Rite Aid’s Loss Prevention Strategy Yields Data-Driven Results

Rite Aid's loss prevention department has seen big changes since Oberosler arrived in May 2010.

EDITOR’S NOTE: Robert “Bob” Oberosler is group vice president of loss prevention for Rite Aid, one of the nation’s leading drug store chains with more than 4,500 stores and over $25 billion in annual sales. He has 30-plus years of varied retail loss prevention strategy and operations leadership experience with Pathmark Stores, Lowe’s, and May Company. Prior to Rite Aid, Oberosler was president of Universal Capital Management, a boutique small venture capital company. This 2012 interview reveals why he is known for identifying talent and building diverse, results-oriented organizations.

EDITOR: You have had an extraordinary career with several top retailers. When you arrived at Rite Aid in May 2010, what were the initiatives that you identified early on that were necessary to take Rite Aid’s loss prevention strategy to the next level?

OBEROSLER: The first thing I found was we had a boatload of talented, passionate loss prevention professionals. However, they didn’t have a deep toolbox of tactics at their disposal. There didn’t seem to be much discussion around creating overt controls, the factors that drive a store’s shrink, classification of stores based on risk modeling, and other proactive measures.

So, one of the first things we had to do was reset the agenda to make sure that our team knew that the scope on loss prevention strategy was going to change dramatically. They were going to become resident experts in many areas that they weren’t experts in before, for instance, inventory and the replenishment process. They were going to get more involved in facets of the business beyond loss prevention, to develop a complete understanding of all the factors that affect the store P&L. We were not going to focus on apprehensions, but how to help the stores improve sales, improve EBITDA [earnings before interest, taxes, depreciation, and amortization], and control inventory shrink.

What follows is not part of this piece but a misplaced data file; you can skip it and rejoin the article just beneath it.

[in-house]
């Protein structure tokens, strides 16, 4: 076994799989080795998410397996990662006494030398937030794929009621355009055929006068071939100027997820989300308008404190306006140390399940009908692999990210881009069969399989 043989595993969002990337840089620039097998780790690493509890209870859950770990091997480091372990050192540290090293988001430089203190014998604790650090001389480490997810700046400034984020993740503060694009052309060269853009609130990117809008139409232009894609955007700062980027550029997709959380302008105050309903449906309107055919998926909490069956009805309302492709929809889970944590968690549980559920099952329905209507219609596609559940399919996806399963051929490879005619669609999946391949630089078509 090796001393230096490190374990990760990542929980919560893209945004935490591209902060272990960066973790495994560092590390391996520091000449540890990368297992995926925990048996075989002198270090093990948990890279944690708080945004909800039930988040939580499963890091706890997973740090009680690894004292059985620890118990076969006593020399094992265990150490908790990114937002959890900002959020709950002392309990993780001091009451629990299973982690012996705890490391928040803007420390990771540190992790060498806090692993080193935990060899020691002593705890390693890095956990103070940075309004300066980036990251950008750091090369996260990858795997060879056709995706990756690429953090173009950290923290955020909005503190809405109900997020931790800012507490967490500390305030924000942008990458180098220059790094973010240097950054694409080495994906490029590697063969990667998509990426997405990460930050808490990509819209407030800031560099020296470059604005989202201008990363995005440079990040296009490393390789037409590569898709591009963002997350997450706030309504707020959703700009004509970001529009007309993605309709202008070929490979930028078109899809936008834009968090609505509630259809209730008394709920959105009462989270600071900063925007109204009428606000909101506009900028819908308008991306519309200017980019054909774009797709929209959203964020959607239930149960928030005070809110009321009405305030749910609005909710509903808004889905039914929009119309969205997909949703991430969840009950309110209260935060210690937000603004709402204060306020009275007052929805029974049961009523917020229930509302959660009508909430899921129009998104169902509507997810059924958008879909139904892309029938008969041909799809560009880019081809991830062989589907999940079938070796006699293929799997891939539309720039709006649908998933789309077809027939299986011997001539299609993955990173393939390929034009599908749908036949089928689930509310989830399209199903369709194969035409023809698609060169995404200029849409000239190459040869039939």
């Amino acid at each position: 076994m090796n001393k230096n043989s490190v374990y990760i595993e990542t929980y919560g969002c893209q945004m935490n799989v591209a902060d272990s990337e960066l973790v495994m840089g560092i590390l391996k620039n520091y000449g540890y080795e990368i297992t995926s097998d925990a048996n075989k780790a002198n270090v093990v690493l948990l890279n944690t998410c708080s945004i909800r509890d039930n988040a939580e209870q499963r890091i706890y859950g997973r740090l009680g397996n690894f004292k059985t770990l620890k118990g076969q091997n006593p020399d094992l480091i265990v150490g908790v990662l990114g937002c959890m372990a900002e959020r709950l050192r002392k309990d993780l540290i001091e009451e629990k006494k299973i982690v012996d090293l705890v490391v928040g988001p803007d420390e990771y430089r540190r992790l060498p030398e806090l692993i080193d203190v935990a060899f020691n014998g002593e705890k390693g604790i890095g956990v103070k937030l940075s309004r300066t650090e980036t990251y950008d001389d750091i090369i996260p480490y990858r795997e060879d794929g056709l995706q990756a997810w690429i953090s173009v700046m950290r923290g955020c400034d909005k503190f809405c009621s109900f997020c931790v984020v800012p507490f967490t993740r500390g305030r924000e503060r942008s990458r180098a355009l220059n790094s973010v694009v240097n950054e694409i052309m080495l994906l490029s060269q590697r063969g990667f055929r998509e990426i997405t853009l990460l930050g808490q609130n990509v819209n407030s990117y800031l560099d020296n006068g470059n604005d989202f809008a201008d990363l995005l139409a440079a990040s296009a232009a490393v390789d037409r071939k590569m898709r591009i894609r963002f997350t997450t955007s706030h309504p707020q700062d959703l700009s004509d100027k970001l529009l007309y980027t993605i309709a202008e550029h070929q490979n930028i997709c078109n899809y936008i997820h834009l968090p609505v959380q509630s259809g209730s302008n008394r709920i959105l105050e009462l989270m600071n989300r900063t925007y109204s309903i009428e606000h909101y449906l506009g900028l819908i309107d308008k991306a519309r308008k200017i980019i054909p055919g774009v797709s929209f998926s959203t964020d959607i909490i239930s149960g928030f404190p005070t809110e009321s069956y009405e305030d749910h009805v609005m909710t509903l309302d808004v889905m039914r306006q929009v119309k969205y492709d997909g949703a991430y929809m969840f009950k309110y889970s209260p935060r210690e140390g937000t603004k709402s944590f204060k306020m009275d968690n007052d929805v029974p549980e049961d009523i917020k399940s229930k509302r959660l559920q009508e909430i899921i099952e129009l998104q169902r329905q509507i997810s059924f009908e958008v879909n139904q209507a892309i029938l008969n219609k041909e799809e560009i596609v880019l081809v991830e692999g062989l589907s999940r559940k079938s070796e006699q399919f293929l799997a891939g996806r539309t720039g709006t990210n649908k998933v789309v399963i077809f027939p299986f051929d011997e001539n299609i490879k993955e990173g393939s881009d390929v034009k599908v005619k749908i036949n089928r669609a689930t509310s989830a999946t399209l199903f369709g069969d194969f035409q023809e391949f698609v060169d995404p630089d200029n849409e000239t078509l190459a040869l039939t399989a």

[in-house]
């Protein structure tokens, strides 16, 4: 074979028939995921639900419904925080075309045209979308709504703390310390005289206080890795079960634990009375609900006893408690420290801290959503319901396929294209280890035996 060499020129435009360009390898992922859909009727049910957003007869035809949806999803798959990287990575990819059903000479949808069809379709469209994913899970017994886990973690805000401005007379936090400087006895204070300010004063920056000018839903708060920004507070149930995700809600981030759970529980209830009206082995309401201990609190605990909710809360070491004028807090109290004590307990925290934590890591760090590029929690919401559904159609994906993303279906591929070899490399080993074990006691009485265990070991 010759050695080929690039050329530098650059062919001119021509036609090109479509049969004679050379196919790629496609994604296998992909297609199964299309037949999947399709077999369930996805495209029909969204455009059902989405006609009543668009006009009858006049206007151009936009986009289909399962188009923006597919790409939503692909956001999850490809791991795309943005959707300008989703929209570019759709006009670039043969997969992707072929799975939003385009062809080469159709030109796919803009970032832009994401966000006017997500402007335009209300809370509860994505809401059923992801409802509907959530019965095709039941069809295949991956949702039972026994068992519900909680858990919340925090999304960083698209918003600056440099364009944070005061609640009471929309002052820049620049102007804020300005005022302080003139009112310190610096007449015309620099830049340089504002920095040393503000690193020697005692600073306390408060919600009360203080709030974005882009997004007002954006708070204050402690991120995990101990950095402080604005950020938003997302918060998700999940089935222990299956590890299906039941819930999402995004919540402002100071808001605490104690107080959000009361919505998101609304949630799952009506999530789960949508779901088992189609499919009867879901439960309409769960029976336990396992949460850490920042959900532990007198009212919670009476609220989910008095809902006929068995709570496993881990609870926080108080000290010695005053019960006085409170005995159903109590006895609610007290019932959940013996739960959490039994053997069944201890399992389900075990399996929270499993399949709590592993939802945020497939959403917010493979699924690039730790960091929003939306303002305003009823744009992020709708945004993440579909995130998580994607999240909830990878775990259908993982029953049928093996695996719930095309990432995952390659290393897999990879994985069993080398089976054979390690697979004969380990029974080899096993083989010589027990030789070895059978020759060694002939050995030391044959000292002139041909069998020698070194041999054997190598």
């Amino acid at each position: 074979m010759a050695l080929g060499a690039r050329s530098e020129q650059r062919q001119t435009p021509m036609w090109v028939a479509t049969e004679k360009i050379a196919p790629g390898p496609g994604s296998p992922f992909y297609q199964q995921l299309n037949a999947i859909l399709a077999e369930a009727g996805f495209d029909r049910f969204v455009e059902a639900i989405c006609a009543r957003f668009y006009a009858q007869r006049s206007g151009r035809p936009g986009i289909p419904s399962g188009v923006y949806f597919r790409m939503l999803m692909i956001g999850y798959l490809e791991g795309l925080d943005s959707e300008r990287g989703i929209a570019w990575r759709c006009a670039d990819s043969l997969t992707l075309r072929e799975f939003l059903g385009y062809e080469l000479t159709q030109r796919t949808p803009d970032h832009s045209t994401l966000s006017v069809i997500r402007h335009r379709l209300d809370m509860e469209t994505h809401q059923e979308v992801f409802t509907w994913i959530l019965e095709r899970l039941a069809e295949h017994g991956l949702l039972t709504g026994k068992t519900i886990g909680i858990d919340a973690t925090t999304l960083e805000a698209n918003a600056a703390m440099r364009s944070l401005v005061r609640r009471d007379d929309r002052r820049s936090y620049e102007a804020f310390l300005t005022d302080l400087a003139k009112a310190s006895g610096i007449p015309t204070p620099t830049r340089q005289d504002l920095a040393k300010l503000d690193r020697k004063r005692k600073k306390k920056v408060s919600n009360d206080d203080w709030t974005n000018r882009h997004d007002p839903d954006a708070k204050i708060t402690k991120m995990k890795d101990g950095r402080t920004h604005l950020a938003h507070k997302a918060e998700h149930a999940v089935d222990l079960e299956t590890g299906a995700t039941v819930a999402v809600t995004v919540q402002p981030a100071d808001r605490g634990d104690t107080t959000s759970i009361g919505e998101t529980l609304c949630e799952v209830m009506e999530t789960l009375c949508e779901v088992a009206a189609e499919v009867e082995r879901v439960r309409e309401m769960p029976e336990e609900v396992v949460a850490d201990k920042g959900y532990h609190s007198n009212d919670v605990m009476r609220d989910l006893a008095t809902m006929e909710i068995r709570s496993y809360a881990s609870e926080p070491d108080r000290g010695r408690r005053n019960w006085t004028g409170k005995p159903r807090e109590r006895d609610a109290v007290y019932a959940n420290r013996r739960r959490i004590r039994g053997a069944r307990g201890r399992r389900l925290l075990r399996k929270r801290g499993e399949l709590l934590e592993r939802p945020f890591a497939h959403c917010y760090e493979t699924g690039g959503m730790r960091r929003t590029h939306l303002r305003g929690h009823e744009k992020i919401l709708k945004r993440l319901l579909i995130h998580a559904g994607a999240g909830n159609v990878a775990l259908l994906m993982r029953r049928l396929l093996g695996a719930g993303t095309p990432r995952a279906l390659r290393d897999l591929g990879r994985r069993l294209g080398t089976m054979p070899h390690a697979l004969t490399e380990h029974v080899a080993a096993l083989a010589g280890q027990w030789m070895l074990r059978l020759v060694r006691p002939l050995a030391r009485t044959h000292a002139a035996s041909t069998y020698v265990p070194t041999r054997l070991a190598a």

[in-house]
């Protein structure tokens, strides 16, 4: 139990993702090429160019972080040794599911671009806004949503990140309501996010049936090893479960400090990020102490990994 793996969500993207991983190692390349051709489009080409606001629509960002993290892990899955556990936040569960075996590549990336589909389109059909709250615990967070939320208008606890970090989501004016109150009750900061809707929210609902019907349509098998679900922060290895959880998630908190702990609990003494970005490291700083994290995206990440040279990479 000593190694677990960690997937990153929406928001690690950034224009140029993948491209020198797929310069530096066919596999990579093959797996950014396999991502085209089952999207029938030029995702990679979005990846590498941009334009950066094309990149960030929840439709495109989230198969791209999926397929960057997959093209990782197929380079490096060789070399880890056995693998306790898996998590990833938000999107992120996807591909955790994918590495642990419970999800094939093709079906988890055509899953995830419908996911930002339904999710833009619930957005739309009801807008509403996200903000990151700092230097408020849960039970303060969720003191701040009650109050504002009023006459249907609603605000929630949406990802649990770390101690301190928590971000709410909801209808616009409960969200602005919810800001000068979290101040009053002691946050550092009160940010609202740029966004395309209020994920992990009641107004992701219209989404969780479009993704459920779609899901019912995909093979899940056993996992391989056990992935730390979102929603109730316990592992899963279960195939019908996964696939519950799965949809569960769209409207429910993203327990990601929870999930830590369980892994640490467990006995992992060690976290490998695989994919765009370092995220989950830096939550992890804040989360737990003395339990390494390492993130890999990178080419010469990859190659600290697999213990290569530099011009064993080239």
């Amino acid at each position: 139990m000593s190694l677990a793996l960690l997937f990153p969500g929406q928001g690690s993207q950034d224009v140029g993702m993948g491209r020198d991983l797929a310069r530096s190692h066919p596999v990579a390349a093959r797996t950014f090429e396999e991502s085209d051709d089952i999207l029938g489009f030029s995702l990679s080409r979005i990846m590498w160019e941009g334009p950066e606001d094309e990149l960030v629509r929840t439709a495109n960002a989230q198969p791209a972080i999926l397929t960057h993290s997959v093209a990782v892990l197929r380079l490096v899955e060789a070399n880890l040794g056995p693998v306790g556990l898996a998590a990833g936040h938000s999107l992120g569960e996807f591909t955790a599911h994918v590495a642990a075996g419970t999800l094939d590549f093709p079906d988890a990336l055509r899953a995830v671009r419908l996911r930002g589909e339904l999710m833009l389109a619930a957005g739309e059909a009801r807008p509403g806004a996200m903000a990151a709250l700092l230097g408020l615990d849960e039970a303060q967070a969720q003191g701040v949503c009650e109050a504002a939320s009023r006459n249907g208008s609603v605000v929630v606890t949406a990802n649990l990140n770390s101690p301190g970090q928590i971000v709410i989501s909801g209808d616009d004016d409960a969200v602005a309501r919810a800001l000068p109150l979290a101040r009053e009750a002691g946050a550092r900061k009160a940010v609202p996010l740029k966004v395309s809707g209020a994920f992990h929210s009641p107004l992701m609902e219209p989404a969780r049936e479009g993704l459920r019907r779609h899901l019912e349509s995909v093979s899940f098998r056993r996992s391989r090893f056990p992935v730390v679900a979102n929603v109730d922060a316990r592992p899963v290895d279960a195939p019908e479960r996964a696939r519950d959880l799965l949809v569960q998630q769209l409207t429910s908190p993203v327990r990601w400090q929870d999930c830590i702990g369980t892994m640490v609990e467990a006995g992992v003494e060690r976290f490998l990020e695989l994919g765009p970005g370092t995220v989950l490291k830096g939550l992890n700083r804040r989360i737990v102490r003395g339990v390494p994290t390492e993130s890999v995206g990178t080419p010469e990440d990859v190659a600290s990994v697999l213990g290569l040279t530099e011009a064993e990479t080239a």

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EDITOR: How was that change received?

OBEROSLER: I think it caught people by surprise. Here was the new VP of loss prevention saying—more for dramatic effect, frankly, but, certainly, to set the tone—”I don’t really care if we catch another shoplifter or dishonest employee ever. As a matter of fact, that would be the greatest thing ever.” Why? Because we were a company that was focusing on the number of apprehensions we made, the number of recoveries we made, and not as focused on the sales number, the EBITDA number, and the overall shrink number.

This was a big change for everybody in the LP department. This required us to restructure how we evaluated our store-level LP agents. It wasn’t going to be about showing up for work every day and how many shoplifting cases they made. What we told them was, “You’re going to be responsible for the shrink number, and we’re going to give you a big toolbox to help you.”

EDITOR: So you completely moved away from apprehensions.